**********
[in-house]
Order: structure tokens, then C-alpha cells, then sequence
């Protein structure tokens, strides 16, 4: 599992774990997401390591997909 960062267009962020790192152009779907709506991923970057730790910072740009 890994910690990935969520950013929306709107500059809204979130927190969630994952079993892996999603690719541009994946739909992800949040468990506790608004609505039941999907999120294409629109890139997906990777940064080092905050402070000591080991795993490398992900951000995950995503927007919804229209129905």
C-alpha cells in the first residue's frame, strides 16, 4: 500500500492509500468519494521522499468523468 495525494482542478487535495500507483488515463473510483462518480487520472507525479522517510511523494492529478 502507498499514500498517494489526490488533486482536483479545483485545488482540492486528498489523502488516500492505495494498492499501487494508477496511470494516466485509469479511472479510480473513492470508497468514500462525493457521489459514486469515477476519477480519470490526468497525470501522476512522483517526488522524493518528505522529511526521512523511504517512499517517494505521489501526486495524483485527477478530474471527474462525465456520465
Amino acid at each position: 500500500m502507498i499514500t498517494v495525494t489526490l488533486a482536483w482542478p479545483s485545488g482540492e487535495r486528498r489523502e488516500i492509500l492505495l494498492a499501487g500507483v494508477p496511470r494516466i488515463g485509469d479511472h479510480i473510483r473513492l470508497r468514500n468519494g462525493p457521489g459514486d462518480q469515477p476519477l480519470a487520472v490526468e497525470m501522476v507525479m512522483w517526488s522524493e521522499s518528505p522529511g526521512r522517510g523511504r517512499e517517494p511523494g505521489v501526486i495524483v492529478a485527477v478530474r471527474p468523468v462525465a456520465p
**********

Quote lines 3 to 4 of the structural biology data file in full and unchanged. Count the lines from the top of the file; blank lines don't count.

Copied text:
């Protein structure tokens, strides 16, 4: 599992774990997401390591997909 960062267009962020790192152009779907709506991923970057730790910072740009 890994910690990935969520950013929306709107500059809204979130927190969630994952079993892996999603690719541009994946739909992800949040468990506790608004609505039941999907999120294409629109890139997906990777940064080092905050402070000591080991795993490398992900951000995950995503927007919804229209129905």
C-alpha cells in the first residue's frame, strides 16, 4: 500500500492509500468519494521522499468523468 495525494482542478487535495500507483488515463473510483462518480487520472507525479522517510511523494492529478 502507498499514500498517494489526490488533486482536483479545483485545488482540492486528498489523502488516500492505495494498492499501487494508477496511470494516466485509469479511472479510480473513492470508497468514500462525493457521489459514486469515477476519477480519470490526468497525470501522476512522483517526488522524493518528505522529511526521512523511504517512499517517494505521489501526486495524483485527477478530474471527474462525465456520465